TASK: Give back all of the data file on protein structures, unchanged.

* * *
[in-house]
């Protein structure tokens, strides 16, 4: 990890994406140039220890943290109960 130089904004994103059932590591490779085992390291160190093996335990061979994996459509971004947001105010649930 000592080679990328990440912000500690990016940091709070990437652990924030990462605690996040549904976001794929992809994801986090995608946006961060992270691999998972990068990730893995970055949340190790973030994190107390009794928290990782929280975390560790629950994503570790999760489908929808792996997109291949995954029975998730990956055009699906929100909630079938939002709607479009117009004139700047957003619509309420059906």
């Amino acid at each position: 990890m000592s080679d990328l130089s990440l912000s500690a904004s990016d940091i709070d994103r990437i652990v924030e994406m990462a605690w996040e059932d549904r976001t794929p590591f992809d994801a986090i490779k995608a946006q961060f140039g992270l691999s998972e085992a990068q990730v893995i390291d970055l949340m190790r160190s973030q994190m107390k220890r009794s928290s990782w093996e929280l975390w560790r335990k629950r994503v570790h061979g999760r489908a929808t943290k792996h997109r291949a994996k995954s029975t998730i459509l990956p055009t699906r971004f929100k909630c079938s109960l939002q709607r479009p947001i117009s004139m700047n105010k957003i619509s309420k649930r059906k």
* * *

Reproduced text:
[in-house]
């Protein structure tokens, strides 16, 4: 990890994406140039220890943290109960 130089904004994103059932590591490779085992390291160190093996335990061979994996459509971004947001105010649930 000592080679990328990440912000500690990016940091709070990437652990924030990462605690996040549904976001794929992809994801986090995608946006961060992270691999998972990068990730893995970055949340190790973030994190107390009794928290990782929280975390560790629950994503570790999760489908929808792996997109291949995954029975998730990956055009699906929100909630079938939002709607479009117009004139700047957003619509309420059906």
């Amino acid at each position: 990890m000592s080679d990328l130089s990440l912000s500690a904004s990016d940091i709070d994103r990437i652990v924030e994406m990462a605690w996040e059932d549904r976001t794929p590591f992809d994801a986090i490779k995608a946006q961060f140039g992270l691999s998972e085992a990068q990730v893995i390291d970055l949340m190790r160190s973030q994190m107390k220890r009794s928290s990782w093996e929280l975390w560790r335990k629950r994503v570790h061979g999760r489908a929808t943290k792996h997109r291949a994996k995954s029975t998730i459509l990956p055009t699906r971004f929100k909630c079938s109960l939002q709607r479009p947001i117009s004139m700047n105010k957003i619509s309420k649930r059906k």